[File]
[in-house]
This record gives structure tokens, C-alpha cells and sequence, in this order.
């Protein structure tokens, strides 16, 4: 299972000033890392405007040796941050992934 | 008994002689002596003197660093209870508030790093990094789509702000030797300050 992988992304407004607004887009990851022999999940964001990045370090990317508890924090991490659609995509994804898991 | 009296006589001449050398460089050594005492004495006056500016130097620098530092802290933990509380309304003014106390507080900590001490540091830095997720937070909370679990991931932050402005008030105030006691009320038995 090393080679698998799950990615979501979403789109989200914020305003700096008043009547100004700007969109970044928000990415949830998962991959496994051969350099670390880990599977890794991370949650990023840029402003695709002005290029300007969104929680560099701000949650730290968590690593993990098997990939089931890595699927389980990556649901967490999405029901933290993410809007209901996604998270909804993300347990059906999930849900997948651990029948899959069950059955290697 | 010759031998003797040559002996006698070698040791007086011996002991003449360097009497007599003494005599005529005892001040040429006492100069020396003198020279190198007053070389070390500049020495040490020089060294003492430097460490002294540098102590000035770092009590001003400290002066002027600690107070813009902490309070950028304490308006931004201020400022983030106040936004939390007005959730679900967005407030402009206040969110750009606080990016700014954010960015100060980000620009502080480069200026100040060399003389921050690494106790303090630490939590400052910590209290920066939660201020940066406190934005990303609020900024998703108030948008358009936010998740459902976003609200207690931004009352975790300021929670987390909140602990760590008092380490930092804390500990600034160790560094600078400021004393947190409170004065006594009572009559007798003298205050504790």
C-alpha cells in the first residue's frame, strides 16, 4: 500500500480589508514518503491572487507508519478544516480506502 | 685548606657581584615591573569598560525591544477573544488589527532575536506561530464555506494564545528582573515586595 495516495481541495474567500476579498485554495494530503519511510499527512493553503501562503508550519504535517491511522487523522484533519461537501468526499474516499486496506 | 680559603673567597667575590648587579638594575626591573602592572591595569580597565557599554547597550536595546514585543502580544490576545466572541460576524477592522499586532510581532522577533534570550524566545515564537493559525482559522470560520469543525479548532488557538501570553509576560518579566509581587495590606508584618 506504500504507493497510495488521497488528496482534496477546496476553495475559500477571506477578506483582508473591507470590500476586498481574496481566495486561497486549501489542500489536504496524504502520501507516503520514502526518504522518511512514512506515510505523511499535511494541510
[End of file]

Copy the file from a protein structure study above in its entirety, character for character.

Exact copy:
[in-house]
This record gives structure tokens, C-alpha cells and sequence, in this order.
């Protein structure tokens, strides 16, 4: 299972000033890392405007040796941050992934 | 008994002689002596003197660093209870508030790093990094789509702000030797300050 992988992304407004607004887009990851022999999940964001990045370090990317508890924090991490659609995509994804898991 | 009296006589001449050398460089050594005492004495006056500016130097620098530092802290933990509380309304003014106390507080900590001490540091830095997720937070909370679990991931932050402005008030105030006691009320038995 090393080679698998799950990615979501979403789109989200914020305003700096008043009547100004700007969109970044928000990415949830998962991959496994051969350099670390880990599977890794991370949650990023840029402003695709002005290029300007969104929680560099701000949650730290968590690593993990098997990939089931890595699927389980990556649901967490999405029901933290993410809007209901996604998270909804993300347990059906999930849900997948651990029948899959069950059955290697 | 010759031998003797040559002996006698070698040791007086011996002991003449360097009497007599003494005599005529005892001040040429006492100069020396003198020279190198007053070389070390500049020495040490020089060294003492430097460490002294540098102590000035770092009590001003400290002066002027600690107070813009902490309070950028304490308006931004201020400022983030106040936004939390007005959730679900967005407030402009206040969110750009606080990016700014954010960015100060980000620009502080480069200026100040060399003389921050690494106790303090630490939590400052910590209290920066939660201020940066406190934005990303609020900024998703108030948008358009936010998740459902976003609200207690931004009352975790300021929670987390909140602990760590008092380490930092804390500990600034160790560094600078400021004393947190409170004065006594009572009559007798003298205050504790």
C-alpha cells in the first residue's frame, strides 16, 4: 500500500480589508514518503491572487507508519478544516480506502 | 685548606657581584615591573569598560525591544477573544488589527532575536506561530464555506494564545528582573515586595 495516495481541495474567500476579498485554495494530503519511510499527512493553503501562503508550519504535517491511522487523522484533519461537501468526499474516499486496506 | 680559603673567597667575590648587579638594575626591573602592572591595569580597565557599554547597550536595546514585543502580544490576545466572541460576524477592522499586532510581532522577533534570550524566545515564537493559525482559522470560520469543525479548532488557538501570553509576560518579566509581587495590606508584618 506504500504507493497510495488521497488528496482534496477546496476553495475559500477571506477578506483582508473591507470590500476586498481574496481566495486561497486549501489542500489536504496524504502520501507516503520514502526518504522518511512514512506515510505523511499535511494541510